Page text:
Pope Francis has commended the people and government of Morocco for accepting and being hospitable to migrants. The Pope who was on a two day visit to Morocco gave the commendation at a grand reception organised for him at Esplanade Mausoleum in Rabat.
The Pope assured migrants that the church was aware and shared in their sufferings.
According to him, the issue of migration cannot be resolved by building high walls or denying assistance to those who legitimately aspire to a better life for themselves and their families.
“This is because we know that true peace comes through the pursuit of social justice which indispensable for correcting the economic imbalances and political unrest that is causing conflicts and threatening the whole of humanity. ”
Pope Francis also stressed the need for leaders to adopt dialogue in resolving religious conflicts and other crises in their countries. He said his visit was to further advance the need for inter-religious dialogue and mutual understanding.
“If we wish to build a society that is open, fraternal and respectful of differences, it is vital to foster the culture of dialogue and adhere to it unfailingly.
“We need to adopt mutual cooperation as our code of conduct and reciprocal understanding as our way of life.
“We are called to pursue this path tirelessly in our effort to help each other overcome tensions and misunderstandings, cliches and stereotypes that penetrate fear and opposition,” the Pope said.
The News Agency of Nigeria (NAN) reports that Pope Francis was born as Jorge Mario Bergoglio in Dec. 17, 1936 in Buenos Aires. He chose Francis as his Papal name in honour of Saint Francis of Assisi.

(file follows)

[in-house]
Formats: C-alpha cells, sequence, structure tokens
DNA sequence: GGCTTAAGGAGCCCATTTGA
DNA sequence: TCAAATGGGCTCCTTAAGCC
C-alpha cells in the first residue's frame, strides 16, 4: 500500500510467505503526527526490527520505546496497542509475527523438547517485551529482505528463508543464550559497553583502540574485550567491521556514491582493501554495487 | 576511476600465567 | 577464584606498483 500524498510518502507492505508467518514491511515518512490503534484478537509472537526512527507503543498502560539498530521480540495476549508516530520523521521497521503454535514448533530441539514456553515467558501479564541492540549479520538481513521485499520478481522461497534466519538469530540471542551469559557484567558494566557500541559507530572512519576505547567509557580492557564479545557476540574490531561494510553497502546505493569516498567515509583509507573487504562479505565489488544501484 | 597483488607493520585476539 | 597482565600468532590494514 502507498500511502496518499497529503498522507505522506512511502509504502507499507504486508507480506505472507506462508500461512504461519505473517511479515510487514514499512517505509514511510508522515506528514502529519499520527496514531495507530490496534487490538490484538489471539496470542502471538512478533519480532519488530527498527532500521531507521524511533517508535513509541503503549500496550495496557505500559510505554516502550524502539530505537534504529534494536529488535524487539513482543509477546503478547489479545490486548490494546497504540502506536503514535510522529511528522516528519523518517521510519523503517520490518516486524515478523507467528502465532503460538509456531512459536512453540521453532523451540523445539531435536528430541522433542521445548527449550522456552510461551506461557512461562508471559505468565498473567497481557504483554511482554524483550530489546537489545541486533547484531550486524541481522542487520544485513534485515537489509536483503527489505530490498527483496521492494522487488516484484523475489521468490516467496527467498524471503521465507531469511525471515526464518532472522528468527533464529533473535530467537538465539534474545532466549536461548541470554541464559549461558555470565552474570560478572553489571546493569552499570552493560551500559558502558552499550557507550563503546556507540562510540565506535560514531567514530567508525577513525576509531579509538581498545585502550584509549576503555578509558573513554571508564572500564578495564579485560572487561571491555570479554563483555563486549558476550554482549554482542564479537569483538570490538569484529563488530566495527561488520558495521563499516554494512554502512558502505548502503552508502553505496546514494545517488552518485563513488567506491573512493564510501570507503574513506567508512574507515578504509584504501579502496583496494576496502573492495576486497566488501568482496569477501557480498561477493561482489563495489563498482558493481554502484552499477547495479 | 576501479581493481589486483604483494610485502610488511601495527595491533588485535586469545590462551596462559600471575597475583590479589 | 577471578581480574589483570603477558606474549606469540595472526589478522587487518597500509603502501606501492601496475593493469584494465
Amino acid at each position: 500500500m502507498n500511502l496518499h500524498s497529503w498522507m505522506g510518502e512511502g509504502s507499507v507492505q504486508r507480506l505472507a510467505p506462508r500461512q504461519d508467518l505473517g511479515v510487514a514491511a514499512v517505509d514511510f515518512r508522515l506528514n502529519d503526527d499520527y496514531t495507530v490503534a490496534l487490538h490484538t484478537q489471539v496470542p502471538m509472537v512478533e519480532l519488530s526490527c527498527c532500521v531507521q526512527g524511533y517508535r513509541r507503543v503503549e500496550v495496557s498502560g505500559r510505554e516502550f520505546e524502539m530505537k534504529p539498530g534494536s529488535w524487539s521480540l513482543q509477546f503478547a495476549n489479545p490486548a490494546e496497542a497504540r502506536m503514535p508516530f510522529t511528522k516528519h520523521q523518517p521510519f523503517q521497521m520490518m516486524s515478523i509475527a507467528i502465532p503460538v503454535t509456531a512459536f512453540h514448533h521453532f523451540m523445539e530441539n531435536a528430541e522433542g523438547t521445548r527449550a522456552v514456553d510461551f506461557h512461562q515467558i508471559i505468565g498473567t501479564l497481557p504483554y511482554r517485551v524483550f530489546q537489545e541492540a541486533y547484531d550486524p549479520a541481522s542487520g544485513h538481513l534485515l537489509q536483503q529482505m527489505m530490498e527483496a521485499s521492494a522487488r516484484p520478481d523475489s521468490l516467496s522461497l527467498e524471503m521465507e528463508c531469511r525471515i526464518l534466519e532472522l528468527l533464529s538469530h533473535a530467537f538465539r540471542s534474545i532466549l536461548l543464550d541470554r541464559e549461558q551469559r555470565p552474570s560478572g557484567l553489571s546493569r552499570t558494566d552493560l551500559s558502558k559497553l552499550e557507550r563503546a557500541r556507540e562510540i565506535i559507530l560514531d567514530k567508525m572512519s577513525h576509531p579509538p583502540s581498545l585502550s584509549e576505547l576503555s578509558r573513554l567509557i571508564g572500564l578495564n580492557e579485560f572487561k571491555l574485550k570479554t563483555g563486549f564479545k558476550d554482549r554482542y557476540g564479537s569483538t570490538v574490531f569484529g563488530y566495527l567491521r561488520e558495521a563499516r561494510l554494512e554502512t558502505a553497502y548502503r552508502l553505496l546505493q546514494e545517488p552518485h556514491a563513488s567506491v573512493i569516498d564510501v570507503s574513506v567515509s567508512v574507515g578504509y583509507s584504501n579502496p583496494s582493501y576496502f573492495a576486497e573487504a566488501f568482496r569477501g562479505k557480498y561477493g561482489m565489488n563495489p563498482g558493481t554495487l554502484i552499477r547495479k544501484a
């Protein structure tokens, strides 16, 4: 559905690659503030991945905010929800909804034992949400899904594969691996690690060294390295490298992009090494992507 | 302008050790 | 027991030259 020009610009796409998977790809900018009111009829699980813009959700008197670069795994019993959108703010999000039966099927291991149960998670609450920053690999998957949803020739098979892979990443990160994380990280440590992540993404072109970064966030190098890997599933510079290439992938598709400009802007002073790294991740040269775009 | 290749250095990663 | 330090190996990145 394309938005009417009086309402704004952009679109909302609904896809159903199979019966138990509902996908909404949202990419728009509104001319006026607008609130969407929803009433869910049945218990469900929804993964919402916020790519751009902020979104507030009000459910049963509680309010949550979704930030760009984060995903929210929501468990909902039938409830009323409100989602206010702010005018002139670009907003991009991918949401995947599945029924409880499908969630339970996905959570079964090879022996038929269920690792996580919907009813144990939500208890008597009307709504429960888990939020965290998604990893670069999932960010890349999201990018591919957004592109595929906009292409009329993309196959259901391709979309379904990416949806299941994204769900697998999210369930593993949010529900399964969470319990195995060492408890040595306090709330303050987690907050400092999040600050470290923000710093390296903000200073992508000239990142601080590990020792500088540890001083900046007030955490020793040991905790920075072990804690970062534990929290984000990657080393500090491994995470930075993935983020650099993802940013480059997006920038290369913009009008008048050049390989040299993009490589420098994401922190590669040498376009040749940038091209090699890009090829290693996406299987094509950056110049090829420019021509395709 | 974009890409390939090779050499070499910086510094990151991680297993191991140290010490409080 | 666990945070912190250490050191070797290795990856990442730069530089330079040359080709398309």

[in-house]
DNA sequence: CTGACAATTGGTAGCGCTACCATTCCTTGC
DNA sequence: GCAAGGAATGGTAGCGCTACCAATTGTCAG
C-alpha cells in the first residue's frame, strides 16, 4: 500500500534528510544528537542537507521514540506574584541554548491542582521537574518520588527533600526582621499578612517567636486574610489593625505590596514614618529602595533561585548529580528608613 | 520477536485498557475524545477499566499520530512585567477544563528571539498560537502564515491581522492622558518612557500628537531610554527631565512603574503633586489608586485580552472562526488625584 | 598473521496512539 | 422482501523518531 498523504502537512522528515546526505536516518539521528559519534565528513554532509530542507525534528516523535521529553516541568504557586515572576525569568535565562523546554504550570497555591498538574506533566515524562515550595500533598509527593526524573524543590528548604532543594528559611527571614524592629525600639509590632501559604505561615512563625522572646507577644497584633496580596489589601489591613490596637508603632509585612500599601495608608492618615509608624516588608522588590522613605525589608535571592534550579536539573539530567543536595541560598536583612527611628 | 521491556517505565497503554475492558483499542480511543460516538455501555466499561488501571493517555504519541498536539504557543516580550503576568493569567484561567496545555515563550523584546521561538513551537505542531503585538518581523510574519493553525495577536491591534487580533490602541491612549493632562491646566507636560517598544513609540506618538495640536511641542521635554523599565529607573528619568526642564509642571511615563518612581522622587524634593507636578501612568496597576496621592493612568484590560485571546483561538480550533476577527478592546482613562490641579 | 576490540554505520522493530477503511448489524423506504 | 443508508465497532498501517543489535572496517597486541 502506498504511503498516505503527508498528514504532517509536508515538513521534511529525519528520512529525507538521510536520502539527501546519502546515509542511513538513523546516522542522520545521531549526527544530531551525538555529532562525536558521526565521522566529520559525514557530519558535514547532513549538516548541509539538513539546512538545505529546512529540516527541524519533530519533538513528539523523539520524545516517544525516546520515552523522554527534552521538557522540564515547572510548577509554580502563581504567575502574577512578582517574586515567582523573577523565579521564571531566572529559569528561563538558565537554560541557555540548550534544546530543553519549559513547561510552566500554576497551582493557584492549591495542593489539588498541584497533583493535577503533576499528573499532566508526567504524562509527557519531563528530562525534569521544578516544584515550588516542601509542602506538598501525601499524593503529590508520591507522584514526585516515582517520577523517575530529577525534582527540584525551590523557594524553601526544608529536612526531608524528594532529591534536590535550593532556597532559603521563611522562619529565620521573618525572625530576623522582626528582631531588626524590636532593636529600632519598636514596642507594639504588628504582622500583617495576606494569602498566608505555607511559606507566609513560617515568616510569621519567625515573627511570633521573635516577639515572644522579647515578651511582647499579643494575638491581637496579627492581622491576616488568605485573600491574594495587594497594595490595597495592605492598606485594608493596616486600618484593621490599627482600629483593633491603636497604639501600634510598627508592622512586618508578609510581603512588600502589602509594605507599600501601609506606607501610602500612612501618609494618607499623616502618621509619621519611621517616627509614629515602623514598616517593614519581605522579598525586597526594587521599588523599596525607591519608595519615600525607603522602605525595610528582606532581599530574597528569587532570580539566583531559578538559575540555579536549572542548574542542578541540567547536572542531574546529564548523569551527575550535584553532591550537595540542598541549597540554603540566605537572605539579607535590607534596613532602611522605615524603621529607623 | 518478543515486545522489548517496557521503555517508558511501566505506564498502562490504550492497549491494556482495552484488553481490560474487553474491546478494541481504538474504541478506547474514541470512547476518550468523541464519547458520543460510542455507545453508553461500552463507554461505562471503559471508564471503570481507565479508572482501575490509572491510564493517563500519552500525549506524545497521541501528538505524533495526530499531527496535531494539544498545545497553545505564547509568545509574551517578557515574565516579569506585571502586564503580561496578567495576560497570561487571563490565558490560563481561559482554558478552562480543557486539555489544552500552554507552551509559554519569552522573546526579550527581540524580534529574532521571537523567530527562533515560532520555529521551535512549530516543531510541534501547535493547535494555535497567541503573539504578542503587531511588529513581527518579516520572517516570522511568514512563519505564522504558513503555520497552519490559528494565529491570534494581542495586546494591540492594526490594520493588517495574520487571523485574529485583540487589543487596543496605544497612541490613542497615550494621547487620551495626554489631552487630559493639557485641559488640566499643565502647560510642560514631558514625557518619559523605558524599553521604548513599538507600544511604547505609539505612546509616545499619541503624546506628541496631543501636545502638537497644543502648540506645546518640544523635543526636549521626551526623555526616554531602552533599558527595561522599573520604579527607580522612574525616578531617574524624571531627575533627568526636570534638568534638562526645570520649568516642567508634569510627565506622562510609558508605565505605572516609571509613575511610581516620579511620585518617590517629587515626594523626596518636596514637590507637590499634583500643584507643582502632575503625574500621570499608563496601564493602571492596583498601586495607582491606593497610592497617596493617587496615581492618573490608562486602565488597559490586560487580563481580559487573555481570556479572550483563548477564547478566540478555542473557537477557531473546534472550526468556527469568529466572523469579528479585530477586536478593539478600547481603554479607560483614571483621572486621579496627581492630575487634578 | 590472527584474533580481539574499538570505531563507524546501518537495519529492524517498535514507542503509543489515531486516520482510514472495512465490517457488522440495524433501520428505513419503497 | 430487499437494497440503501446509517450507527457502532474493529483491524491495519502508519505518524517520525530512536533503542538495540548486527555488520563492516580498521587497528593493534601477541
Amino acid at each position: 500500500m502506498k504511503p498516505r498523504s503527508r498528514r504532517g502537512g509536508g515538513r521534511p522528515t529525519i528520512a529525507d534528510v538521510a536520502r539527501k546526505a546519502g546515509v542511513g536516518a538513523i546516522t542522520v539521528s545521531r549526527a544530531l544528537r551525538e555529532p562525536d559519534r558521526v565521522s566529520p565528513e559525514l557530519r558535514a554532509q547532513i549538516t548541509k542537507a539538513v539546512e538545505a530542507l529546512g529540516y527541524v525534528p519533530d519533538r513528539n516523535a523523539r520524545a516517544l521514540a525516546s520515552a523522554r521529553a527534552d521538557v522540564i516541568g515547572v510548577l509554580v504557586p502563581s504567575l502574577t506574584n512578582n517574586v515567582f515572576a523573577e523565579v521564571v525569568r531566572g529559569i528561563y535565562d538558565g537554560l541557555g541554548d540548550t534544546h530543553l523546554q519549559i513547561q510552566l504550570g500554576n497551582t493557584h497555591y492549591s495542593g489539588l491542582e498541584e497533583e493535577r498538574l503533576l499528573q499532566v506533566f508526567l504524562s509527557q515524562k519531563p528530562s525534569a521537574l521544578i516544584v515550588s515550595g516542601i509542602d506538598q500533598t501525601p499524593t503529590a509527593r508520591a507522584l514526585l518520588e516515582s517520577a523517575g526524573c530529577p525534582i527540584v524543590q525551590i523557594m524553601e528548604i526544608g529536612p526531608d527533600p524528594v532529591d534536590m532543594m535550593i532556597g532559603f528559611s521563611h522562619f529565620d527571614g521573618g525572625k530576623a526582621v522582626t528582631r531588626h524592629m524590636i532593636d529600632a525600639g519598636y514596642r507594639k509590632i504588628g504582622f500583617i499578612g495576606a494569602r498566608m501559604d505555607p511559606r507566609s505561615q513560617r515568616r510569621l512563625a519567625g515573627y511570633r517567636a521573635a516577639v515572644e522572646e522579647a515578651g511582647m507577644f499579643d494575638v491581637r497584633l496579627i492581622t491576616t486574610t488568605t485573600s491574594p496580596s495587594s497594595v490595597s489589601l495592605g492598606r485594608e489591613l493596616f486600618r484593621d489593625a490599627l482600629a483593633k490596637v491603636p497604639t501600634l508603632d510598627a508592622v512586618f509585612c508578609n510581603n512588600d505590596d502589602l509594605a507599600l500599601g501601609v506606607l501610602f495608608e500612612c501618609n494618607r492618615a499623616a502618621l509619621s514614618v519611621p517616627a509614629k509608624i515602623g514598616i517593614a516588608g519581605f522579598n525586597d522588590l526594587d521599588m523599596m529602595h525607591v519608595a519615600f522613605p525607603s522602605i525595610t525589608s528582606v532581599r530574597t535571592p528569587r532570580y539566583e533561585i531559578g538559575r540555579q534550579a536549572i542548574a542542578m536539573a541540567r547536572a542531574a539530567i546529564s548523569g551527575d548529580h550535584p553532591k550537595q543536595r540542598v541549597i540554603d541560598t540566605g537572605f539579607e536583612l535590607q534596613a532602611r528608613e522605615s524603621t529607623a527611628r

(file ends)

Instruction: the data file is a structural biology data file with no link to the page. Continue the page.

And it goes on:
The Pope was ordained priest in 1969, and became the Archbishop of Buenos Aires in 1998. He was also the first Jesuit Pope and the first from the Americas, the first from the Southern Hemisphere, the first visit and hold Papal Mass in the Arabian Peninsula and the first Pope form outside Europe.
NAN reports that the UN said some 7,500 undocumented migrant children are enrolled in Morocco’s schooling system, according to a new report released by UNESCO.
The Global Education Monitoring report for 2019, entitled: “Migration, displacement and education: Building Bridges, Not Walls”, found that a change in the law to accommodate immigrant children by lowering the standards of documentation required had resulted in thousands receiving access to education.
According to UNESCO, Morocco’s 2011 constitution altered the Law No. 4, which had limited access to education to only Moroccan children, by stipulating that all minors in the country had a right to receive schooling. The study hailed the efforts of the Ministry of Education to open access to education for children from sub-Saharan African countries in 2013, but added that some document requirements are still somewhat “difficult to meet”. Vanguard